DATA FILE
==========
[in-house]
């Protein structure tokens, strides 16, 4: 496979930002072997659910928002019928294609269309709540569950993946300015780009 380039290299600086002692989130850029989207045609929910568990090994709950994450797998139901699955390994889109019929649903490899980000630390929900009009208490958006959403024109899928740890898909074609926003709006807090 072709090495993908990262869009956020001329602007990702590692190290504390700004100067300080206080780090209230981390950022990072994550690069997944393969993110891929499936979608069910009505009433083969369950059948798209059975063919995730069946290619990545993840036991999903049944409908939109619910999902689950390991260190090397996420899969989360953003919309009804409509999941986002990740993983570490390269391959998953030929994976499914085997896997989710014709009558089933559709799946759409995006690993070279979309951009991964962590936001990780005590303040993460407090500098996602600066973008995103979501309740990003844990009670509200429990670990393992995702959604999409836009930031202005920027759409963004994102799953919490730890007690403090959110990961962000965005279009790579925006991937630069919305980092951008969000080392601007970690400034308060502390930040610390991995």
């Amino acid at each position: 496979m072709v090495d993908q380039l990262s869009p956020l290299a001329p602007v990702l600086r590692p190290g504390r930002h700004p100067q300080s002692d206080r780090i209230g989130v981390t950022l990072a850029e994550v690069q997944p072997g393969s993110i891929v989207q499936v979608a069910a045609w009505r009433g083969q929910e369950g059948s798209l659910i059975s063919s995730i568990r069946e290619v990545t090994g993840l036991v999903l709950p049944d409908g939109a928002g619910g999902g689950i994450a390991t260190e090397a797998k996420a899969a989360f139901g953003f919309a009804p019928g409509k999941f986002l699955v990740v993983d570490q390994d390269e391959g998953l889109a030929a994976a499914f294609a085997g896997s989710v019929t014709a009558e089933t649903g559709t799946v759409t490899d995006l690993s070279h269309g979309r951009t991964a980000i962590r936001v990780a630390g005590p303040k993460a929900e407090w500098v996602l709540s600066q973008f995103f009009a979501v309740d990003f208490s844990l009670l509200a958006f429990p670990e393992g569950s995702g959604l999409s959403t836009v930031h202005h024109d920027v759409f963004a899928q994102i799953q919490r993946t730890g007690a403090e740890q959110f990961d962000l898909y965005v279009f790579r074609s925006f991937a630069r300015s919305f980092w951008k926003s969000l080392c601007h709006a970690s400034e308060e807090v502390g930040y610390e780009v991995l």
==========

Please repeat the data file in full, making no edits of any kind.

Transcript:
[in-house]
């Protein structure tokens, strides 16, 4: 496979930002072997659910928002019928294609269309709540569950993946300015780009 380039290299600086002692989130850029989207045609929910568990090994709950994450797998139901699955390994889109019929649903490899980000630390929900009009208490958006959403024109899928740890898909074609926003709006807090 072709090495993908990262869009956020001329602007990702590692190290504390700004100067300080206080780090209230981390950022990072994550690069997944393969993110891929499936979608069910009505009433083969369950059948798209059975063919995730069946290619990545993840036991999903049944409908939109619910999902689950390991260190090397996420899969989360953003919309009804409509999941986002990740993983570490390269391959998953030929994976499914085997896997989710014709009558089933559709799946759409995006690993070279979309951009991964962590936001990780005590303040993460407090500098996602600066973008995103979501309740990003844990009670509200429990670990393992995702959604999409836009930031202005920027759409963004994102799953919490730890007690403090959110990961962000965005279009790579925006991937630069919305980092951008969000080392601007970690400034308060502390930040610390991995």
């Amino acid at each position: 496979m072709v090495d993908q380039l990262s869009p956020l290299a001329p602007v990702l600086r590692p190290g504390r930002h700004p100067q300080s002692d206080r780090i209230g989130v981390t950022l990072a850029e994550v690069q997944p072997g393969s993110i891929v989207q499936v979608a069910a045609w009505r009433g083969q929910e369950g059948s798209l659910i059975s063919s995730i568990r069946e290619v990545t090994g993840l036991v999903l709950p049944d409908g939109a928002g619910g999902g689950i994450a390991t260190e090397a797998k996420a899969a989360f139901g953003f919309a009804p019928g409509k999941f986002l699955v990740v993983d570490q390994d390269e391959g998953l889109a030929a994976a499914f294609a085997g896997s989710v019929t014709a009558e089933t649903g559709t799946v759409t490899d995006l690993s070279h269309g979309r951009t991964a980000i962590r936001v990780a630390g005590p303040k993460a929900e407090w500098v996602l709540s600066q973008f995103f009009a979501v309740d990003f208490s844990l009670l509200a958006f429990p670990e393992g569950s995702g959604l999409s959403t836009v930031h202005h024109d920027v759409f963004a899928q994102i799953q919490r993946t730890g007690a403090e740890q959110f990961d962000l898909y965005v279009f790579r074609s925006f991937a630069r300015s919305f980092w951008k926003s969000l080392c601007h709006a970690s400034e308060e807090v502390g930040y610390e780009v991995l």